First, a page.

The New York Times online obituary section has just posted the death of Paul A. Samuelson at his home in Belmont, MA at the age of 94. The first sentence of the obit labels him "the foremost academic economist of the twentieth century." Whether he was or not, the death of this recipient of the second Sveriges Riksbank Prize in Economic Science in Memory of Alfred Nobel back in 1970 is of one who was unquestionably an enormously influential, whose real influence has somewhat slipped into the background in recent years as attention to many others has surged forward. Often when he has been thought of or mentioned, it has been in criticism by many from many different sides, as he is seen as the father of the postward neoclassical synthesis, promulgated most influentially in his textbook, whose 19th edition (now done by Nordhaus) has just come out with many changes from what it used to be (many not for the better), although the deeper intellectual influence has been his Ph.D. thesis, published in 1947 as _The Foundations of Economic Analysis_, with his publishing career dating all the way back to 1937, on many topics. His influence is so great in so many areas that the key papers by him that lie behind the standard textbook accounts in many areas do not even bother to cite them.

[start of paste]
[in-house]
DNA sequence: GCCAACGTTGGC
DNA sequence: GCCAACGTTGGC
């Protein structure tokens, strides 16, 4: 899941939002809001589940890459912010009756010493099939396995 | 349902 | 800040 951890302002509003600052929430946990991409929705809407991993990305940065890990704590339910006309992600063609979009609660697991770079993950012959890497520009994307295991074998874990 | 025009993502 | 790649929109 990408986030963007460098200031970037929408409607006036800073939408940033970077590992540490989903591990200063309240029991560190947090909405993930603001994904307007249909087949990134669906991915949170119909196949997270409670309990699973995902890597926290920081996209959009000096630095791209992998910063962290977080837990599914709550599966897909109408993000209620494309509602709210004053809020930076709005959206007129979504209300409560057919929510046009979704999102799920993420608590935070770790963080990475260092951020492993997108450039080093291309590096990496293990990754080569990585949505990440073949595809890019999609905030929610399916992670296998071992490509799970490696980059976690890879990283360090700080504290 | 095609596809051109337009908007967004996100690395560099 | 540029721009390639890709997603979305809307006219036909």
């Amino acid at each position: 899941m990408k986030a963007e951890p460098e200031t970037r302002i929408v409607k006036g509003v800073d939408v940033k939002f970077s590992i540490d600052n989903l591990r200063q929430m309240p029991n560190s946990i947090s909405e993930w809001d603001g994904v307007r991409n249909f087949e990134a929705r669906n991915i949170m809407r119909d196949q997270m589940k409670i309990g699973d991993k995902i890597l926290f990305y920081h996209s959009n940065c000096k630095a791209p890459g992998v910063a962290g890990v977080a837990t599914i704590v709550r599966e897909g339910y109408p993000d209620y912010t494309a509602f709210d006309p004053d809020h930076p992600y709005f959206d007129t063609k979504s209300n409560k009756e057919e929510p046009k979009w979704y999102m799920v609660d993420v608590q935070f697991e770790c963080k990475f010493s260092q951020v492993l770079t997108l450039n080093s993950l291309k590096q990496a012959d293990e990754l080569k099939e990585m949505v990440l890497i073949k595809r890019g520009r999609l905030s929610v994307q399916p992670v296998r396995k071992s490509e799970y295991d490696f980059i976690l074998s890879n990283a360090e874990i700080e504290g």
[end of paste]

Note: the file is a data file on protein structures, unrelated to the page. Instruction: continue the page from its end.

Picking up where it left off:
I have been critical of Samuelson myself, and gave him quite a hard time the first time I met him in person 38 years ago. However, starting with that encounter, I must confess that while he may be the ultimate origin of much that is misguided in deeply entrenched conventional economic thought, he himself was generally personally aware of the flaws and limits of many of his own ideas, even as near the end he insisted on reasserting some of them more strongly than ever. However, I would say that the greater sins have been by simplifying followers of his, the "sons of Samuelson," who have been more responsible for codifying and spreading and enforcing the more simplistic versions of what he posited. The man himself was more complicated and self-aware than many gave him credit for , and he is indeed the last of the giant economic thinkers whose professionally active roots go back clearly into the Great Depression.